Yahoo’s mobile shopping spree continued last week with two acquisitions: It picked up GoPollGo, a real-time polling tool aimed at increasing user engagement and providing feedback for media companies, and it pocketed the frequent flyer search company MileWise. The terms of the deals were not disclosed, and Yahoo shut down both offerings as the deals were announced.
Those pick-ups are just the latest in a remarkable feeding frenzy from Yahoo as it desperately struggles to become a major player in the smartphone era. New CEO Marissa Mayer’s first acquisition came last October in the form of Stamped, a mobile recommendation app. Yahoo’s mobile buys since then include the location discovery app Alike, the social news curator Snip.It, the recommendation site (and app) Jybe, the news-reading app Summly and the to-do and reminder app Astrid. Oh, and as I’m writing this the company has announced the pick-up of Loki Studios, which develops location-based mobile games.
A one-stop shop for customized mobile content
The first major step in Yahoo’s mobile game plan clearly is to acquire as much quality talent and technology as it can at relatively affordable prices. The company is also making good on Mayer’s promise to drastically reduce the number of mobile apps it offers from roughly six dozen to a more manageable 15 or so. It gave its Flickr mobile apps a much-needed overhaul that added Instagram-like filters and other filters. And as my colleague Kevin C. Tofel recently noted, Yahoo has introduced a compelling new Weather app for iPhone and iPod touch devices as an email client for the iPad and Android tablets.
All those moves are part of Yahoo’s over-arching strategy of becoming a kind of aggregator of customized mobile content across a wide range of categories. As Fast Company’s Sarah Kessler wrote in March, the company hopes to create a series of unified, Yahoo-branded offerings including everything from Flickr photos to news to games to, say, flight information. The ultimate goal is to leverage information such as location and preferences to deliver the most relevant content to users – and to reap the ad revenues that highly targeted content should yield.
The importance of social media, messaging and the mobile web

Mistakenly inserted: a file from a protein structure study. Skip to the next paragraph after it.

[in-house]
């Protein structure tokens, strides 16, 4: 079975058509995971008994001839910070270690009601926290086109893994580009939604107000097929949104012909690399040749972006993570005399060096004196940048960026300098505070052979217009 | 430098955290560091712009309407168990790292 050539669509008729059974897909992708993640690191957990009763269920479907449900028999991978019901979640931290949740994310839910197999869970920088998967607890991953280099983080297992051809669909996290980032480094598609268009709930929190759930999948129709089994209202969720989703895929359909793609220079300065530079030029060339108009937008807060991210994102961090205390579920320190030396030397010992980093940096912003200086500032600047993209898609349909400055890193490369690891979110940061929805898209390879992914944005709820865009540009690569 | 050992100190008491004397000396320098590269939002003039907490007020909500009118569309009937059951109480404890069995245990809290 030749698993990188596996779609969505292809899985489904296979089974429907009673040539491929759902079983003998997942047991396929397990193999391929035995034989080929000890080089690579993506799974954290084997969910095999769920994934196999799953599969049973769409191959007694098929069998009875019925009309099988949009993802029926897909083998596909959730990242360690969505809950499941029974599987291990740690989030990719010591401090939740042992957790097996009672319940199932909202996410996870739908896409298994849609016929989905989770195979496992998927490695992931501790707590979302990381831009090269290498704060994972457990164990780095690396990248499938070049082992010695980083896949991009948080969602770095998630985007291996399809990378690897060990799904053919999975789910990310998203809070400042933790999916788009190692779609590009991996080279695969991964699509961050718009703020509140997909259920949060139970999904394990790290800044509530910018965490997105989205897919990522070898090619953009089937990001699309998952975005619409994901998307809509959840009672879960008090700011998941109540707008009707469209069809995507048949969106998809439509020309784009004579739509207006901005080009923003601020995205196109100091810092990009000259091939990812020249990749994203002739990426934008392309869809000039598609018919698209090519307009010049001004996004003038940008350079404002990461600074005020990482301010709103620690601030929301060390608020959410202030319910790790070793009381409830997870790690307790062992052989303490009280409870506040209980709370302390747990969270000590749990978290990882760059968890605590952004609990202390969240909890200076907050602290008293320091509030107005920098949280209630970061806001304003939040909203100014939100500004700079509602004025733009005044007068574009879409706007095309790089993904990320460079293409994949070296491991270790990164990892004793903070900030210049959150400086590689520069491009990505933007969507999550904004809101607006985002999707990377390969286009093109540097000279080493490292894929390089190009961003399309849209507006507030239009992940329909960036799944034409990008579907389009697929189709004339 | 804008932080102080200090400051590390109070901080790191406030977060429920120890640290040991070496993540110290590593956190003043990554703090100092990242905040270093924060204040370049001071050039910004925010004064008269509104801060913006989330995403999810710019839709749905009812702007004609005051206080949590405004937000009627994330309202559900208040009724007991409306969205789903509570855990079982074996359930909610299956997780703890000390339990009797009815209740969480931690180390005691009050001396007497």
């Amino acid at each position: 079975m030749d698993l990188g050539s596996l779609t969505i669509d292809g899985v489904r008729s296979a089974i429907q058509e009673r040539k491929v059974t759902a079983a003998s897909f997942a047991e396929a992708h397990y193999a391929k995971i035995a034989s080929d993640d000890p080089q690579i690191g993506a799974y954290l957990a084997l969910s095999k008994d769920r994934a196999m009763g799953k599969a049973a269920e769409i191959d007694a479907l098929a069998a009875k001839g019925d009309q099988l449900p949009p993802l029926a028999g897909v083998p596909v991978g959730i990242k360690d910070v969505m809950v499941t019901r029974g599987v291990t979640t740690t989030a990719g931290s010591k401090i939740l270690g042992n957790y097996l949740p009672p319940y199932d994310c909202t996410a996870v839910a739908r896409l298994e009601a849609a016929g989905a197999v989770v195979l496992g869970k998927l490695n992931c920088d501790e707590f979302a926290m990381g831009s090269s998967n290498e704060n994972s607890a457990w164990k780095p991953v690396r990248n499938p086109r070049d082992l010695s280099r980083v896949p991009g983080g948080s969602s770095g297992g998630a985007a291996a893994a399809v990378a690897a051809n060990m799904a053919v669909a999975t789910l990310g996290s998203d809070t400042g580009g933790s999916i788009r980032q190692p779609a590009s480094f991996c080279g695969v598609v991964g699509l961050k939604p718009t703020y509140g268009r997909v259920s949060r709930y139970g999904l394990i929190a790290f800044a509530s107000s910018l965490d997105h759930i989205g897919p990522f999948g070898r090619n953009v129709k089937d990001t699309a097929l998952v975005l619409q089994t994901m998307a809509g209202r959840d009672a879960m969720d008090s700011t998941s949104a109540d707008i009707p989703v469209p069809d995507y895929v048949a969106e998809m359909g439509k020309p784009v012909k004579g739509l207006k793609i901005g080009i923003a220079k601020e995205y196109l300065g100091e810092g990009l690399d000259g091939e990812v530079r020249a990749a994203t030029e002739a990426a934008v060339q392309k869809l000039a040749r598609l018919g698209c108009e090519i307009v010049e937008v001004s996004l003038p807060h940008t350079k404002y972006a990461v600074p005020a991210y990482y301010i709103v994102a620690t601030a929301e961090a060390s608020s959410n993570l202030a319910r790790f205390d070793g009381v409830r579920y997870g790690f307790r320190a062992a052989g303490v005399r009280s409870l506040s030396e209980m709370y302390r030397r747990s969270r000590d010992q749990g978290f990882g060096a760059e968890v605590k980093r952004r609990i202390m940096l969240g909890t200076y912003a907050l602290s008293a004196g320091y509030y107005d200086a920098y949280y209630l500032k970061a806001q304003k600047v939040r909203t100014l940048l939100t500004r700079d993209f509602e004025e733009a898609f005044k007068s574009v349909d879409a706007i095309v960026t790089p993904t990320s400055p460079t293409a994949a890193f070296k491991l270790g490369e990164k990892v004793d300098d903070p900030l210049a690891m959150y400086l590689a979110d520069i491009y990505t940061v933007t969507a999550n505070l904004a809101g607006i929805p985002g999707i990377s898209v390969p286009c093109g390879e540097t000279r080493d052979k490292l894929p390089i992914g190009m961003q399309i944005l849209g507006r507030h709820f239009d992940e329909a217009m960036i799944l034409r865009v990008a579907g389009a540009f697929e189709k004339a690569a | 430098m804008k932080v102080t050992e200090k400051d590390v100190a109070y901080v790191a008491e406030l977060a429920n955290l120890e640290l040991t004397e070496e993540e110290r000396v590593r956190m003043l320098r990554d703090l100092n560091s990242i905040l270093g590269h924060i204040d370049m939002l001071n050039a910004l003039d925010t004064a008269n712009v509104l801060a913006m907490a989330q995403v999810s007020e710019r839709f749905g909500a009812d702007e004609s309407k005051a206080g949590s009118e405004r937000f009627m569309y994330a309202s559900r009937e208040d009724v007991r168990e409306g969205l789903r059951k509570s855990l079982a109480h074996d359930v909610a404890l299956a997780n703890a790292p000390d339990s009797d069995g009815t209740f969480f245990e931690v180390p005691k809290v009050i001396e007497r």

Creating a one-stop shop for all sorts of mobile content is an extremely ambitious goal in an era where hundreds of thousands of apps are available with just a few clicks, however, and simply providing highly customized information won’t be enough to get Yahoo back in the game. Like any modern media company, it will have to tap huge social networks like Facebook and Twitter much more effectively, encouraging its users to spread the word. It may also need to invest in traditional marketing campaigns to drive awareness. Also, it should consider adding a messaging component that enables users to interact with each other within the Yahoo world itself, just as Facebook and others have done.
But Yahoo will make a huge mistake here if it allows its new, app-centric initiative to take its focus off the mobile web in general. The company must make its mobile sites much more user-friendly, especially for those with existing Yahoo accounts. (I recently spent 15 minutes on my phone in a futile effort to get an update on my Yahoo fantasy baseball team after I logged in.) It must integrate its mobile sites more tightly with its apps, encouraging users to download an app when and where it’s appropriate. And it must continue to develop its Axis browser, which has largely fallen off the radar after receiving solid reviews following its debut a year ago. The importance of the mobile web will only grow in the next few years as HTML5 continues to evolve, eventually leading to the rise of web-based apps. Yahoo must keep that in mind as it pursues its ambitious new strategy.